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KINGSVILLE, Texas – Mahua Choudhury, Ph.D., assistant professor at the Texas A&M Health Science Center Irma Lerma Rangel College of Pharmacy, has received the Grand Challenge in Global Health award from the Bill & Melinda Gates Foundation to create a contraceptive that will protect against HIV and other sexually transmitted diseases. Choudhury was one of 54 applicants selected among 1,700 total applications from across the globe.
“This is a tremendous accomplishment for Dr. Choudhury and her team toward the development of a product that will have an impact on the health of populations around the world,” said Allison Rice-Ficht, Ph.D., interim vice dean of the Texas A&M Rangel College of Pharmacy and interim vice president for research at the Texas A&M Health Science Center. “We encourage young talented scientists like Dr. Choudhury to turn basic scientific discoveries into life-saving therapies, further propelling Texas A&M as a national leader in translational research.”
Over the next several years, Choudhury and team will work toward creating a contraceptive that could protect against HIV, a disease that, according to the World Health Organization, affects more than 35 million people. If successful, the contraceptive could be producible large-scale and offer protection and prevention against a number of sexually transmitted diseases, while still guarding against pregnancy.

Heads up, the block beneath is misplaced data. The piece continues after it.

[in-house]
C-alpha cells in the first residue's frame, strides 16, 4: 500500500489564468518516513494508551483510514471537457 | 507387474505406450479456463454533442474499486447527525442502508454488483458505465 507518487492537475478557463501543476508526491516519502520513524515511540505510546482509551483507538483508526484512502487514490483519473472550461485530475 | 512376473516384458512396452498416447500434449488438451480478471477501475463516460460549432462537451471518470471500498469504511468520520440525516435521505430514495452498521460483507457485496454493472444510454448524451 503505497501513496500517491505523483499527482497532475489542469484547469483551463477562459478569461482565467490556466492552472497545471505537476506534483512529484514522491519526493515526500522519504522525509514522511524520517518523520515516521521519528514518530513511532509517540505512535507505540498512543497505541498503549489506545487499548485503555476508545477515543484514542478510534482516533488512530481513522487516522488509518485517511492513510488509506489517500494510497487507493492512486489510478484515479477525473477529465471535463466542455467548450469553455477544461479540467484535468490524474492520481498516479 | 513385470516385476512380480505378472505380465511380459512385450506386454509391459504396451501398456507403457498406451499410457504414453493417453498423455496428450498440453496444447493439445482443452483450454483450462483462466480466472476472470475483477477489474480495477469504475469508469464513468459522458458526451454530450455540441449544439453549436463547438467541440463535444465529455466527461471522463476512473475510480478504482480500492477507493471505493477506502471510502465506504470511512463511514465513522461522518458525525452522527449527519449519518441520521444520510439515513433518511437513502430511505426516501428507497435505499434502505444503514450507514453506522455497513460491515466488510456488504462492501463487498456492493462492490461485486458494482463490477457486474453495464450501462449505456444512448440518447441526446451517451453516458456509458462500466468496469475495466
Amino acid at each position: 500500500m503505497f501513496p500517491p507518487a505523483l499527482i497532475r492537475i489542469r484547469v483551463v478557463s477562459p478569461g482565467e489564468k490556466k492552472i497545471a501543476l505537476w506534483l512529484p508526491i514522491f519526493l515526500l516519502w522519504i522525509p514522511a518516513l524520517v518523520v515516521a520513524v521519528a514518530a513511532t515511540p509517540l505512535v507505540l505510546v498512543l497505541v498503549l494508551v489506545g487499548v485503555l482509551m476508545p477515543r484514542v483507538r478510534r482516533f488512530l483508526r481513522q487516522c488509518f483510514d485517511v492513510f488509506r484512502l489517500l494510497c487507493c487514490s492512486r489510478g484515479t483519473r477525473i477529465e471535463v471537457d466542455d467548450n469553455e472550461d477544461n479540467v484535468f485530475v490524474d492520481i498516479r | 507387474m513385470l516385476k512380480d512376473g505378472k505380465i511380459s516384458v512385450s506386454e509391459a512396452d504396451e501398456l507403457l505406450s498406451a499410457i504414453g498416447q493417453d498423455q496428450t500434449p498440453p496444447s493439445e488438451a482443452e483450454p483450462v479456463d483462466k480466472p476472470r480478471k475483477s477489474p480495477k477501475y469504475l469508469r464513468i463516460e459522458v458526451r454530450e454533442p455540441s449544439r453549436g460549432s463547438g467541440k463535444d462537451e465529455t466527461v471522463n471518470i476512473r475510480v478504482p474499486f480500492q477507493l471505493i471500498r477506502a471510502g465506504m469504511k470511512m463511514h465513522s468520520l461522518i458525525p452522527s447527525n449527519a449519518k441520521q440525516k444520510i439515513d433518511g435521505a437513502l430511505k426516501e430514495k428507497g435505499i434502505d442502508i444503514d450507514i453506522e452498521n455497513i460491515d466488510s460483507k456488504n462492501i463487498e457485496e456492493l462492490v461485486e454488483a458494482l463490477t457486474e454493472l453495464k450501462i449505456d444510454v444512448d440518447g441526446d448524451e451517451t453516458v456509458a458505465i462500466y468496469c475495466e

“It’s an honor to receive the award and also to work for the foundation’s humanitarian mission,” Choudhury said. “HIV is an overwhelming global health challenge and prevention is the best cure. Our project could ultimately save lives across the globe.”
Grand Challenges Explorations (GCE) funds individuals worldwide to explore ideas that can break the mold in how we solve persistent global health and development challenges. Choudhury’s project is one of more than 50 Grand Challenges Explorations Round 12 grants announced this month by the Bill & Melinda Gates Foundation.
Choudhury received an award from the Gates Foundation in 2011 to explore early epigenetic biomarkers in preeclampsia. The latest research is an extension of this work.
“Our first award focused on finding early epigenetic biomarkers for the prediction of preeclampsia,” Choudhury said. “We are currently investigating the reversal of those epigenetics biomarkers with several antioxidants. This latest project uses antioxidants in a novel polymer to safeguard against numerous sexually transmitted diseases, including HIV.”
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